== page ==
IFLA and The Gates Foundation: Merry Bedfellows. But For How Long?

By Mikael Böök

As I previously told in this blog, I joined IFLA last summer as a personal member. Thus I had the opportunity to follow IFLA’s recent General Assembly meeting . IFLA’s General Assembly met in The Hague on 5 November. The meeting took place in the wake of the ongoing COVID-19 crisis. I did not find out how many members were in den Haag, only a few I would think. Many more probably followed the meeting like myself, over the internet. In order for the votes to go smoothly, voting by proxy was allowed. The agenda had been reduced to a minimum, the main thing was to decide on the mandatory items and to award some annual honors. In addition, it was decided that IFLA will hold an Extraordinary General Assembly (in Melbourne, Australia on 12 February 2021) to decide on the adoption of new IFLA Statutes.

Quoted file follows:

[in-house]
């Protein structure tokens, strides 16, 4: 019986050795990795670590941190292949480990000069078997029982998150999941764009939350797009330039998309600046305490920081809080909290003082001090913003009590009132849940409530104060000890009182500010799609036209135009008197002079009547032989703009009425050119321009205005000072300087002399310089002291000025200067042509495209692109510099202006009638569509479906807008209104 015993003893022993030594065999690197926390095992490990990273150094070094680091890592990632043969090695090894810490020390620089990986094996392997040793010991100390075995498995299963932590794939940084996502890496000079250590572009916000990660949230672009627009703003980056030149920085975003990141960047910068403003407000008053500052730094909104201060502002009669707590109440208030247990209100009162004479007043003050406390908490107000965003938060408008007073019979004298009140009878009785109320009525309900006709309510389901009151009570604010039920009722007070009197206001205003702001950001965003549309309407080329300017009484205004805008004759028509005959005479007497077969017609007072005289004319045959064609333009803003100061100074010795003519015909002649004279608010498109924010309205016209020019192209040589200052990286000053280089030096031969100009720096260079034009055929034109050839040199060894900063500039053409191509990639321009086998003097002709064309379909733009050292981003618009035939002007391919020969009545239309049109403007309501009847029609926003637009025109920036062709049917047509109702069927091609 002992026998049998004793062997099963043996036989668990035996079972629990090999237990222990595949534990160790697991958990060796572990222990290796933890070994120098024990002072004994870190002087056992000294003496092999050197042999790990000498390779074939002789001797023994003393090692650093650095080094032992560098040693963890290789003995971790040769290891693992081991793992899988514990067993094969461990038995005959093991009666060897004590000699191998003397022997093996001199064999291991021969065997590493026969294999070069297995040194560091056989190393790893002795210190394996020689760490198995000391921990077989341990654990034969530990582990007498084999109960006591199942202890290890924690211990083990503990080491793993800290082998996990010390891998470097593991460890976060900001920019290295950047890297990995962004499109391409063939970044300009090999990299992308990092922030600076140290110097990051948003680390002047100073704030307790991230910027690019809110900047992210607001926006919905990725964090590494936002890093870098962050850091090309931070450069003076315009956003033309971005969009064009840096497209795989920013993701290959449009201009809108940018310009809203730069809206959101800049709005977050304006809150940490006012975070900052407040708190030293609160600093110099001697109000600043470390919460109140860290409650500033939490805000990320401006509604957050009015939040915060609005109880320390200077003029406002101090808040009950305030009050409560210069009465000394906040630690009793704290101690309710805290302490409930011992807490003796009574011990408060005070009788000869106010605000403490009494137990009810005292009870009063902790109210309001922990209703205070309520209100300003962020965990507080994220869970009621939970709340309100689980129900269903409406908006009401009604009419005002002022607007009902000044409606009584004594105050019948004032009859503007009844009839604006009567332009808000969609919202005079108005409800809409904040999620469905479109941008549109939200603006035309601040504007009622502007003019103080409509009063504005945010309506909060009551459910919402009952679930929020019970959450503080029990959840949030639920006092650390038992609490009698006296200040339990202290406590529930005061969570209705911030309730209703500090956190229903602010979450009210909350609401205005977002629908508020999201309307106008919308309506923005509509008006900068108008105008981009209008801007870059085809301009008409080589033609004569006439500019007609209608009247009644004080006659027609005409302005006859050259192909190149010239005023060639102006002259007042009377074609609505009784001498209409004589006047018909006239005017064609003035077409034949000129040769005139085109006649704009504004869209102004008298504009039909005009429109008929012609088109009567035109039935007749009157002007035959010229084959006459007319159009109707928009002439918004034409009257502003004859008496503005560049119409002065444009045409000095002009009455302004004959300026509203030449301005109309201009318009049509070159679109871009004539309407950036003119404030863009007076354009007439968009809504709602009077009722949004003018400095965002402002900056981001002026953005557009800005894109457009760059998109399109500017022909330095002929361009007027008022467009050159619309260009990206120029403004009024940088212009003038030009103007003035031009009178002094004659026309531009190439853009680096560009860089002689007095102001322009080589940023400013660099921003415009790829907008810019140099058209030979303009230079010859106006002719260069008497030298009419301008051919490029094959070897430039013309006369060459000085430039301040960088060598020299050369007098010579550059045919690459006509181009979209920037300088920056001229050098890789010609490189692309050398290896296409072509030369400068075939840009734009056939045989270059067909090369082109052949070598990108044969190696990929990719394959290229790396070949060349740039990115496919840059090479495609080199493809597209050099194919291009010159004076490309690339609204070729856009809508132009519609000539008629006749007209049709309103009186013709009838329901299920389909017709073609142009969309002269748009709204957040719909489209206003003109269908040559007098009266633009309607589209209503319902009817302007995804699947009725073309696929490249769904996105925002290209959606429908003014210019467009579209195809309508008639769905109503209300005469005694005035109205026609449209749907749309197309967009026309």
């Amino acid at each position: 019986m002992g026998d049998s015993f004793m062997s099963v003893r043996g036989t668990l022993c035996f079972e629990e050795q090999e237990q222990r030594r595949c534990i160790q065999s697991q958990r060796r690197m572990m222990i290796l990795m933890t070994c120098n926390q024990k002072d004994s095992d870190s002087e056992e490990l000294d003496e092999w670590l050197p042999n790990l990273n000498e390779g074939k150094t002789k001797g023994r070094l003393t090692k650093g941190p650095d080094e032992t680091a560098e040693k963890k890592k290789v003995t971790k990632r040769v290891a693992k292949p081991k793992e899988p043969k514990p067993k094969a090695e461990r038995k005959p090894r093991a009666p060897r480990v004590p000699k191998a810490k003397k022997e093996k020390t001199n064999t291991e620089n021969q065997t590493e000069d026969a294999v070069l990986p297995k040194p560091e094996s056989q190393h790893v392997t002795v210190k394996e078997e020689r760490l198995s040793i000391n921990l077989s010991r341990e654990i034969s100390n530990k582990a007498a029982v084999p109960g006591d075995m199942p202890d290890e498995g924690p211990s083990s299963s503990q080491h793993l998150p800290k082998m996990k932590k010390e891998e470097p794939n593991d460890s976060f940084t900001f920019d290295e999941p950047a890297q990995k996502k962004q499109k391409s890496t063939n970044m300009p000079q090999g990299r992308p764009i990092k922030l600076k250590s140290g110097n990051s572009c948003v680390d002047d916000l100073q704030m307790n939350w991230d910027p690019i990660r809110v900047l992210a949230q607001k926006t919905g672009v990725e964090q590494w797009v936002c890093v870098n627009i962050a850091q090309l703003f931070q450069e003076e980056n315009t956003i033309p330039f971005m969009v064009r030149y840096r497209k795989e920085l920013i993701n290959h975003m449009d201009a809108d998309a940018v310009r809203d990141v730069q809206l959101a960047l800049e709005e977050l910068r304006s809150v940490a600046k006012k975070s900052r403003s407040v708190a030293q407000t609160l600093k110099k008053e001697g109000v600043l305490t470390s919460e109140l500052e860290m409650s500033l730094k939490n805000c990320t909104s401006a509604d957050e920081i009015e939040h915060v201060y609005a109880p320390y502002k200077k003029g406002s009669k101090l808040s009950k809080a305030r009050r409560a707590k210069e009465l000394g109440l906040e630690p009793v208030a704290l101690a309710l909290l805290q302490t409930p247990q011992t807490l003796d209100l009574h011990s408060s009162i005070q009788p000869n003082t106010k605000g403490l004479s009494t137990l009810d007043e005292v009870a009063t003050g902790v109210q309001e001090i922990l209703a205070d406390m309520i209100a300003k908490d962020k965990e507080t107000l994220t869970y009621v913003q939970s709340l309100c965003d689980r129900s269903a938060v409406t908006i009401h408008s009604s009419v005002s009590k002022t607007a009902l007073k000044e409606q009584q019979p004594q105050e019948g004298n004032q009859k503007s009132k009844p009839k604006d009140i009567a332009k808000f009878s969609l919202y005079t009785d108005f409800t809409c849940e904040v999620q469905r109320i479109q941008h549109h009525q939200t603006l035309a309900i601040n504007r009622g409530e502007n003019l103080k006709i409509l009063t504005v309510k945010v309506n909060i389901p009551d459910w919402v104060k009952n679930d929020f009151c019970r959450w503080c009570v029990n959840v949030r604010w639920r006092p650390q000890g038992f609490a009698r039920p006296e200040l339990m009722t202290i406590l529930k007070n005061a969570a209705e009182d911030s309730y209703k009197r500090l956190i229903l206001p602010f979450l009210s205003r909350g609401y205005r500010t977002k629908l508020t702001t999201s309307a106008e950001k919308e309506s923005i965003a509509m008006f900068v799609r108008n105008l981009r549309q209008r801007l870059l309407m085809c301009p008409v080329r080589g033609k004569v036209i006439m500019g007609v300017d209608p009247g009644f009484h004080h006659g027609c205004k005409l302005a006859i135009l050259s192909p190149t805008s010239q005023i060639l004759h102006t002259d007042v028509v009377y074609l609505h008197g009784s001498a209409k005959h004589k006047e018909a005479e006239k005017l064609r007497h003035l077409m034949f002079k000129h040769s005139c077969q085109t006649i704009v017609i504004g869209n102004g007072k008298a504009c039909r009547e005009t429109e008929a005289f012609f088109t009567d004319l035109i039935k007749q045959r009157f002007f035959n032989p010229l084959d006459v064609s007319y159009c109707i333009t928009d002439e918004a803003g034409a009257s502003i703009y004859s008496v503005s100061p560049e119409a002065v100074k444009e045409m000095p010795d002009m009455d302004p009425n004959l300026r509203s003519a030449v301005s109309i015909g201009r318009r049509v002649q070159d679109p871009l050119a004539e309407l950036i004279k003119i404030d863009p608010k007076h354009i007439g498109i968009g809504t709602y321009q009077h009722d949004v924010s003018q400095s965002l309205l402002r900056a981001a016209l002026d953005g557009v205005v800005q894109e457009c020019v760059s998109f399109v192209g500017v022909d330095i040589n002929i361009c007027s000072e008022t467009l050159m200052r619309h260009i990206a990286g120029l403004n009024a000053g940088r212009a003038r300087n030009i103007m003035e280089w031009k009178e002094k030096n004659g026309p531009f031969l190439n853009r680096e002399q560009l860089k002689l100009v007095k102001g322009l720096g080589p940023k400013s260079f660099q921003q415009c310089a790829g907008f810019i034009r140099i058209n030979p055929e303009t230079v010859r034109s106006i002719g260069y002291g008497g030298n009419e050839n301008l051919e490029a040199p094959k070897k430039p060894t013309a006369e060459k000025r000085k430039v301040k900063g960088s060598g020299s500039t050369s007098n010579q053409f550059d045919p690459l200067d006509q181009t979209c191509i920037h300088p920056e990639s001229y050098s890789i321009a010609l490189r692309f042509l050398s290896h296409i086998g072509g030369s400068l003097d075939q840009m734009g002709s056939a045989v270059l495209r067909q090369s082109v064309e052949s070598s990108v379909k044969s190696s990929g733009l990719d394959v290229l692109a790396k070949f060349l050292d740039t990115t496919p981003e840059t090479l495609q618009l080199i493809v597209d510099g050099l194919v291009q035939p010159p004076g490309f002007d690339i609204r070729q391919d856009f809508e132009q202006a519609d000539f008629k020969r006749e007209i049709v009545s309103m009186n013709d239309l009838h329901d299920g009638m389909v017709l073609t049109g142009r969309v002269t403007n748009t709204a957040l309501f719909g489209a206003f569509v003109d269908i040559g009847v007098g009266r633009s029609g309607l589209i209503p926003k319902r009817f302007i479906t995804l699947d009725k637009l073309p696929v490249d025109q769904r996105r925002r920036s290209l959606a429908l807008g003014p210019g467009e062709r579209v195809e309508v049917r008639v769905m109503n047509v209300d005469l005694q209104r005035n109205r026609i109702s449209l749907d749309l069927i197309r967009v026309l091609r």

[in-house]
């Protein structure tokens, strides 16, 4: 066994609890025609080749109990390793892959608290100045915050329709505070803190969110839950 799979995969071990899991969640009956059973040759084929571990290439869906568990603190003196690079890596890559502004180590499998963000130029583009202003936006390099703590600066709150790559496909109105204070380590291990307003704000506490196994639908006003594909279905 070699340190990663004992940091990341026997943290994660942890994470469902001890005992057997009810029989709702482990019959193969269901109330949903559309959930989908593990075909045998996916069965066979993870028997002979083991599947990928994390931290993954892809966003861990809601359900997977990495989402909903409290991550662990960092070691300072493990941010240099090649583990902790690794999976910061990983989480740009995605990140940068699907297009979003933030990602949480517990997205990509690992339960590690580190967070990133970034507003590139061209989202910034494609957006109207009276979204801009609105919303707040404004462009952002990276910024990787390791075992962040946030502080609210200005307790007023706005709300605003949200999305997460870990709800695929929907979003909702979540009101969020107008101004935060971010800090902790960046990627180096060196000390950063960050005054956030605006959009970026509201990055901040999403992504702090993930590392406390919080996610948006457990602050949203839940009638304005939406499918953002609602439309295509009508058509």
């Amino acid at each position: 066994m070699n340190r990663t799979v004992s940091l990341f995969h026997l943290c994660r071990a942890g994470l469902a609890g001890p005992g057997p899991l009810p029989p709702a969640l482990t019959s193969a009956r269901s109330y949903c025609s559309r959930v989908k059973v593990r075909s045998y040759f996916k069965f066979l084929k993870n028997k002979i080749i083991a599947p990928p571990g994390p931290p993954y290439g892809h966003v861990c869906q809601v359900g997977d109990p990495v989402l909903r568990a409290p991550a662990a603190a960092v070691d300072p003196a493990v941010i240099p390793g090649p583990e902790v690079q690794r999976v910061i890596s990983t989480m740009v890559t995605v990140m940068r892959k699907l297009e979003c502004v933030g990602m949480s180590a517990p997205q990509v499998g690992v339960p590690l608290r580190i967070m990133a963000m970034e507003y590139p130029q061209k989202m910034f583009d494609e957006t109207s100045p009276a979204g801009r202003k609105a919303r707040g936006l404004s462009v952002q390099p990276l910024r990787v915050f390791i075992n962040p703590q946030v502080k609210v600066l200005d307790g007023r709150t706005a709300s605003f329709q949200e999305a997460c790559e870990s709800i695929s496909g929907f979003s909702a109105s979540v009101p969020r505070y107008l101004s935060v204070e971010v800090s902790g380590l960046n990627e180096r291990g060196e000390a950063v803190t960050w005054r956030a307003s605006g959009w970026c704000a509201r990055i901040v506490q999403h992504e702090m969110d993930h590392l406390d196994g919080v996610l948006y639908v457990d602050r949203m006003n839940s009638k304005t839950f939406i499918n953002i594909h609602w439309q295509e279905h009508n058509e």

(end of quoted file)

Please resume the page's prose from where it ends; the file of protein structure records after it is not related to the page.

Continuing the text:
As a novice in this context, there was one thing in particular that I focused on and to which I will now devote a few lines, namely the operating grants from the Bill and Melinda Gates Foundation.

The treasurer’s report showed that IFLA’s expenses in 2019 were € 1,654,982 compared to € 1,892,860 in 2018. The difference € 237,878, it was explained, was mainly because the IFLA Global Libraries Foundation covered the costs of the International Advocacy Program (IAP) in 2019 with € 245,139.
For me, this raised the question: what is the Stichting IFLA Global Libraries?

On IFLA’s webpages we learn that …

«the object of the foundation [Stichting, in Dutch], which is exclusively charitable and educational, is to strengthen the library field and to empower public libraries to improve people’s lives and support growth of sustainable societies» and that it is financed through donations, grants, income from the foundation’s own activities etc. The foundation’s board has a chairman and two appointed board members as well as a general secretary.